Catering

Sushi
Sushi is always a big hit with bridal parties, says Tara Zechini, director of marketing and events for Eschelon Hospitality. Eschelon has seen a rise in catering business from its sushi restaurants: Mura at North Hills and Sono in downtown Raleigh.

Zechini added that interactive food stations add another form of entertainment at the reception.

“We can have sushi chefs on-site at receptions creating custom rolls for guests,” she said. “We even create a signature roll for the couple with their favorite ingredients named for them. The couples really seem to like the idea of having a professional from a local restaurant preparing the food and interacting with the guests.”

Eschelon Hospitality
3900 Merton Drive, Suite 270, Raleigh
(919) 424-7759
www.eschelonhospitality.com

Comfort Food
Donna Ford, owner and executive chef at Sweet Memories Bakery and Crave Catering, took a twist on nostalgic comfort foods like lasagna shaped for love and miniature pancakes — a childhood favorite — with maple syrup, garnished with strawberries and whipped butter.

“Imagine one of your favorite nostalgic foods in a creative shape such as the bride and groom’s initials, favorite sport, or seasonal flower,” she said. “A theme in your menu will have your guests not only salivating over the taste but recognizing your thoughtful attention to tying a theme into your wedding cuisine.”

Small plates/tapas style portions are a hot trend, allowing guests to experience additional courses.

“Take casual fare and comfort foods we all grew up on and add an upscale flare to wow your guests,” she said. “Combining the great taste of comfort food with a unique design will surely have your guests in awe over the presentation!”

Sweet Memories Bakery and Crave Catering

800 West Williams St., Suite 112, Apex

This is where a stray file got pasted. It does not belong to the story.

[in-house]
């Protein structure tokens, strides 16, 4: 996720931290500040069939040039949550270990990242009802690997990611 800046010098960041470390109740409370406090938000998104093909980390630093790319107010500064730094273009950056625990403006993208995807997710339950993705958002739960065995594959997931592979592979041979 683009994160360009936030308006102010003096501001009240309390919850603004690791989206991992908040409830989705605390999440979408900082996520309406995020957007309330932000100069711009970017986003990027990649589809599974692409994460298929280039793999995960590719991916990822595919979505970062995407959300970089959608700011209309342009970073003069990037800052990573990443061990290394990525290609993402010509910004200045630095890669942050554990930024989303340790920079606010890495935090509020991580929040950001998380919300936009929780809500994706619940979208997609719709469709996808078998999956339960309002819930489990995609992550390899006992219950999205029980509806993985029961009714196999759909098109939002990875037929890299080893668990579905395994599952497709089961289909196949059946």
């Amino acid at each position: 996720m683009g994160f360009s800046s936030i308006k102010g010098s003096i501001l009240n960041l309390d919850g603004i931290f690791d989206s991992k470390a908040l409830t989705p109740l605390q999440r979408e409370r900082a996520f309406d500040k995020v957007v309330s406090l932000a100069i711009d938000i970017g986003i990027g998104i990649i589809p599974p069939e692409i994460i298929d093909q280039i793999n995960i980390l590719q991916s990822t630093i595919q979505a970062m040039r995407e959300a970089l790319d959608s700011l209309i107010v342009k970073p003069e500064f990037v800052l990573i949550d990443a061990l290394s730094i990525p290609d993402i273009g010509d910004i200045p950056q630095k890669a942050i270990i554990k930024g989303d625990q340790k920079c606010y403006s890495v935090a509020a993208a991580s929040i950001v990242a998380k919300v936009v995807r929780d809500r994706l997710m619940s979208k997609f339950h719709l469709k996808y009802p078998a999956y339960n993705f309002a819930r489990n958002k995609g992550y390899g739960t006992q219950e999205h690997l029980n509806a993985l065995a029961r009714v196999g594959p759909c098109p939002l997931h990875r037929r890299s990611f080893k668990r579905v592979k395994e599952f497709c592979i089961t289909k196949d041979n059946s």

(919) 363-1889
www.sweetmemoriesbakery.com

Club Plates
Good things come in small packages, which is the case for a catering trend that’s been a signature niche for Mitchell’s Catering & Events for the past two years, according to managing partner David Casteel. Club plates and stations of four to five items like this seafood station of miniature petite lobster pot pie with Muscat sauce, vodka custard with crème fraîche and caviar, fresh salmon sashimi over sesame seaweed with miso, spoonfuls of scallop ceviche and jumbo cocktail shrimp with Bloody Mary shooters.

Casteel says it makes for great eye candy and portion control with guests eating smaller amounts. The club plates are also very popular as a dessert station using seasonal fruit like strawberries in the spring, peaches and blueberries in the summer and pumpkins in the fall.

Club plates are generally less expensive to rent, saving the couple on their catering bill yet giving their guests a great variety of flavors to savor on their special day.

Mitchell’s Catering & Events
1732 Capital Bvd., Raleigh,
100 Capitola Drive, Suite 305, Durham
(919) 847-0135
www.mitchellscatering.com

Multicultural Blend
America is a melting pot of cultures, and couples from two different backgrounds are finding a way to celebrate their differences through the choice of their cuisine, according to Kelley Miller, events manager with The Matthews House Catering in downtown Cary.

Ahi tuna on fried wonton with a wasabi sauce is a favorite with couples, as is the cilantro chicken with avocado for signature dishes to serve guests.

Miller said Chef Richard Lucido prides himself on being able to adapt to any menu request. He has been known to modify family recipes for brides who want to incorporate food traditions they grew up with into their reception menu.

The Matthews House Catering
317 West Chatham St., Cary
(919) 467-1944
www.matthews-house.com

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